Holly Pasut, widow and single mother of three children, was a nationally recognized real estate agent in a booming market. Then she said yes to something that landed her in federal prison. A Strange Path to Freedom shares slices of Holly’s prison life through her quirky and often spiritual lens, as well as the wisdom she gained from the experience. Holly spent time in a literal, physical prison. But people erect figurative, mental prisons around themselves all the time.
Her stories offer a guide for others to free themselves from negative thoughts and emotions that lock them in. And they offer a cautionary tale for navigating ethical choices in the workplace.
“Oh my goodness, what a colorful read! Go ahead, I dare you, take a ride on the author’s shoulder. Get ready for a heartwarming, true journey about how Uncle Sam drug a single mother through a judicial swamp and her brave climb back to freedom. Her writing style is bold, courageously honest, casual, and hilarious. You’ll belly laugh to the last page. This is one book that I wanted to go on and on. Hopefully she’ll follow up with a sequel soon.”
“This is a quick read with a little humor added in that helps balance such a difficult time. Holly manages to find the “light” in going to prison and in doing so broadens her own faith. Her dreams, deep thoughts and faith that shines around others is not only uplifting ,but truly remarkable!! You finish the book wanting more of what life is truly about.”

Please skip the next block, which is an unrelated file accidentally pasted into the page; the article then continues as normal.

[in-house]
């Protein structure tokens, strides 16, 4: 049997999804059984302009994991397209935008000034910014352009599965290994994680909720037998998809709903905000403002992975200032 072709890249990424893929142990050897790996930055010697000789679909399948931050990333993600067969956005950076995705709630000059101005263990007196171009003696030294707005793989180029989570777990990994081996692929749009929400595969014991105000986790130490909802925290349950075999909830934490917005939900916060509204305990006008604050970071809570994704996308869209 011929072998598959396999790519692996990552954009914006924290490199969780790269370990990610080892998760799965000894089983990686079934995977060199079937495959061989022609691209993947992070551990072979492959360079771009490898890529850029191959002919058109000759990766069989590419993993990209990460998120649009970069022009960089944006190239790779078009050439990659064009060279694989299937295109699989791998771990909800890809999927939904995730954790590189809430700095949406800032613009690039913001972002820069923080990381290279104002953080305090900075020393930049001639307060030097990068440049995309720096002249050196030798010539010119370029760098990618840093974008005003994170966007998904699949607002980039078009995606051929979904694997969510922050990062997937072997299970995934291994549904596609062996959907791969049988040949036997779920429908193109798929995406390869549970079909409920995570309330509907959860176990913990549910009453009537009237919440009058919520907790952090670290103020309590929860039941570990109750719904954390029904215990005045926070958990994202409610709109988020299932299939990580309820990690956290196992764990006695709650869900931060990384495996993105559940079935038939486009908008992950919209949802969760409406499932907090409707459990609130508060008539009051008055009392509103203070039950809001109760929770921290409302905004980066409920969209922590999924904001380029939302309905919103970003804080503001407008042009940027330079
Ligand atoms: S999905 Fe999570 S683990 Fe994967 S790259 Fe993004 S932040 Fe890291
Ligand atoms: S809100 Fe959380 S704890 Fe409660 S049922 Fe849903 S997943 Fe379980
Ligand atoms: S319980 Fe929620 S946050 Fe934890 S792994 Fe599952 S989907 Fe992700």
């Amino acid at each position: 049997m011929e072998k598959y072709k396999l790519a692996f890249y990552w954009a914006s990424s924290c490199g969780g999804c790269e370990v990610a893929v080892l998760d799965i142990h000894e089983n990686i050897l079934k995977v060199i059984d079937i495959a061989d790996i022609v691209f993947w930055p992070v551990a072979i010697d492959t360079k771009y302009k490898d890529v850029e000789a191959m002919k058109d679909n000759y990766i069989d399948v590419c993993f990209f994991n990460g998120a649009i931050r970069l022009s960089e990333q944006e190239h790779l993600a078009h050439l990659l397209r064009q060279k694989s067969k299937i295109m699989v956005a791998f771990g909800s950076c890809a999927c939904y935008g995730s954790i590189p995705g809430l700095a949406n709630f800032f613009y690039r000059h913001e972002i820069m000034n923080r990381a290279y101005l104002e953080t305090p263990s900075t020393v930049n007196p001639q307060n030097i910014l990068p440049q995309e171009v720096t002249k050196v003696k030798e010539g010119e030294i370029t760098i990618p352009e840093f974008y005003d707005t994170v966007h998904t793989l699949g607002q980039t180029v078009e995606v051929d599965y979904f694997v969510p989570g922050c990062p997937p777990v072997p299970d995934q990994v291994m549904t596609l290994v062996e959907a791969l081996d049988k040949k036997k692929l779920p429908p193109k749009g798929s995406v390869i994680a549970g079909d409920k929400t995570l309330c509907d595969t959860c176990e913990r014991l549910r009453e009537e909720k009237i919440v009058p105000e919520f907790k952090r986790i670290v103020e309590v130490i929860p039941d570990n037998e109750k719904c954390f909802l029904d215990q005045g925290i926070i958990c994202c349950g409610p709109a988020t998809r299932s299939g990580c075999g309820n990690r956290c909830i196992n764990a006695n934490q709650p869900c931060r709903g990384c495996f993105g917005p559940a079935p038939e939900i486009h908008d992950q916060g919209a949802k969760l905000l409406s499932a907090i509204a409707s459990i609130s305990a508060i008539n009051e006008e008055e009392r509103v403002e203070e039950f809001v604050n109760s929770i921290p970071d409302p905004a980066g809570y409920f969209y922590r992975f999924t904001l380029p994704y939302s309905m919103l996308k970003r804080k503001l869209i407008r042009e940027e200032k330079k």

“Holly Pasut’s personal account of her time spent in federal prison reveals much more than the daily life of a white-collar, professional inmate. Using wit, humor, solemnity and spiritual references, her story challenges readers to examine their own lives, explore other perspectives, and be optimistic and less judgmental. After all, some of us create our own prisons in life.”
“When I found out Holly had written a book I bought it right away. It was a book I couldn’t put down even though it was a white collar crime I didn’t realize all that went on In prison and Holly described it in a way we all could relate to by making a simple mistake by saying yes instead of no.”